Apple is introducing a safety feature that scans messages sent to and from children using AI, starting with phones in the U.K, Canada, New Zealand and Australia, The Guardian reported.
The feature will scan for nudity when photos are sent or received by children using Apple's messaging app. If the new tool, which is an expansion of Apple's communication safety features in Messages, is turned on and detects nudity in a received photo, the photo will be blurred, and the receiver will get a warning that the photo might contain sensitive content. Similar features go into effect when a photo with nudity in it is sent by a child, encouraging them not to send the image and giving them to option to “Message a Grown-Up."
"The feature is designed so that no indication of the detection of nudity ever leaves the device," Apple said in a statement to The Guardian. "Apple does not get access to the messages, and no notifications are sent to the parent or anyone else." (Apple originally planned to notify parents of users 13 and under if they're using family accounts and opt to send or receive the images anyway, but did not include this feature in the latest update, according to The Guardian.)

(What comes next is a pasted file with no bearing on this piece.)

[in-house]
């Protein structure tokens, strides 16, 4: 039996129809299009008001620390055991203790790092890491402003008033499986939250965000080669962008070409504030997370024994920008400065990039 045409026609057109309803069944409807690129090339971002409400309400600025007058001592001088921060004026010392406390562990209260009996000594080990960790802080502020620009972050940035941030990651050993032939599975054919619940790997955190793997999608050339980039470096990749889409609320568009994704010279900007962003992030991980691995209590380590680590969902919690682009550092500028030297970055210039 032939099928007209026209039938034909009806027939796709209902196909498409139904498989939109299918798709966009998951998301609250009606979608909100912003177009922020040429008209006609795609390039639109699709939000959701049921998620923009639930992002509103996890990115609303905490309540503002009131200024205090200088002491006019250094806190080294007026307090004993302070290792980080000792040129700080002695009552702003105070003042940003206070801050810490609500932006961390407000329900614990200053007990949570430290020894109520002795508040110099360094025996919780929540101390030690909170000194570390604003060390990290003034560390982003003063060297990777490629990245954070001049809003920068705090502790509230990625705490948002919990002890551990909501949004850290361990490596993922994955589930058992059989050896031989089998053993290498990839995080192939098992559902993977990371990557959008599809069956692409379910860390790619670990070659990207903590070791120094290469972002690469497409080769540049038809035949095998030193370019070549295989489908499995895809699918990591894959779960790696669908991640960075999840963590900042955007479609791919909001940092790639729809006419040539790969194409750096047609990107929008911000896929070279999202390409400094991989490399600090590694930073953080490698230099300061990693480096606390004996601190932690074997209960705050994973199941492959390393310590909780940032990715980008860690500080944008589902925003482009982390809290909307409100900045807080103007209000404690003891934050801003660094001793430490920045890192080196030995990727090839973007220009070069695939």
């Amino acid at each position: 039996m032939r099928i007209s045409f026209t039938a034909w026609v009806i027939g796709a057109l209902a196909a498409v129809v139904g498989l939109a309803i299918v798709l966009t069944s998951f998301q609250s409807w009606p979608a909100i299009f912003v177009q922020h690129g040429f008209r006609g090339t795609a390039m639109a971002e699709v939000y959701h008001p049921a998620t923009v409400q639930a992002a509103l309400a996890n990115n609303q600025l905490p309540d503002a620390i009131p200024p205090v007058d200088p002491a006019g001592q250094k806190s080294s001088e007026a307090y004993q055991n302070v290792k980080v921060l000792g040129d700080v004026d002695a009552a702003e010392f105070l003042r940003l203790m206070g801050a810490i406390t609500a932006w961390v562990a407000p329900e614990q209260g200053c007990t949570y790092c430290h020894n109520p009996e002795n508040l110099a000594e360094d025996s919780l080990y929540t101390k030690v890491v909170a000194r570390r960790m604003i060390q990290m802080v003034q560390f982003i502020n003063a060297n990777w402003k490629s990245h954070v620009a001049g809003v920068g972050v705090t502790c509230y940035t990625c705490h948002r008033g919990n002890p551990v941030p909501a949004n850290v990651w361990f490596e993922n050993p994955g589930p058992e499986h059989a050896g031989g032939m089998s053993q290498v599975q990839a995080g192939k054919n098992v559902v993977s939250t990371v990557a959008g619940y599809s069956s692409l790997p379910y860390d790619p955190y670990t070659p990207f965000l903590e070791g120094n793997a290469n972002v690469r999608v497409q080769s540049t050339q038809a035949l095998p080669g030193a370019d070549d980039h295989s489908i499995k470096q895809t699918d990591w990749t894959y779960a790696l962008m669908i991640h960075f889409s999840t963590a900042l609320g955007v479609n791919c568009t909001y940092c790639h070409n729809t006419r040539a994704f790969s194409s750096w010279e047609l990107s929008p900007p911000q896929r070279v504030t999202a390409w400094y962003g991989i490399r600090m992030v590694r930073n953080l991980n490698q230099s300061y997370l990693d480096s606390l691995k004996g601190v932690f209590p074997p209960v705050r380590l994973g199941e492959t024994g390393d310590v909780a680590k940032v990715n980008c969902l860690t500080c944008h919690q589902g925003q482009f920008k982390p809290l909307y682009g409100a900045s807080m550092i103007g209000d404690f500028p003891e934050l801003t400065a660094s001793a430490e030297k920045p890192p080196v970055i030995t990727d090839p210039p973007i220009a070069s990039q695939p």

Apple delayed the rollout of its child-protection features in September after backlash from privacy advocates who claimed the move gives Apple the tools to snoop on users' devices. Sharon Bradford Franklin, co-director of the Security and Surveillance Project at the Center for Democracy and Technology, told Protocol in an interview in August that the feature poses potential risks to LGBT and other vulnerable youth, as well as "undermine(s) a prior industry standard for providing encryption and security to users of Apple products."
Though Apple maintained that the features were "intended to help protect children from predators who use communication tools to recruit and exploit them and to help limit the spread of Child Sexual Abuse Material," the company paused its original rollout due to the controversy.
This story was updated April 21, 2022 to reflect the additional countries in which the feature is rolling out.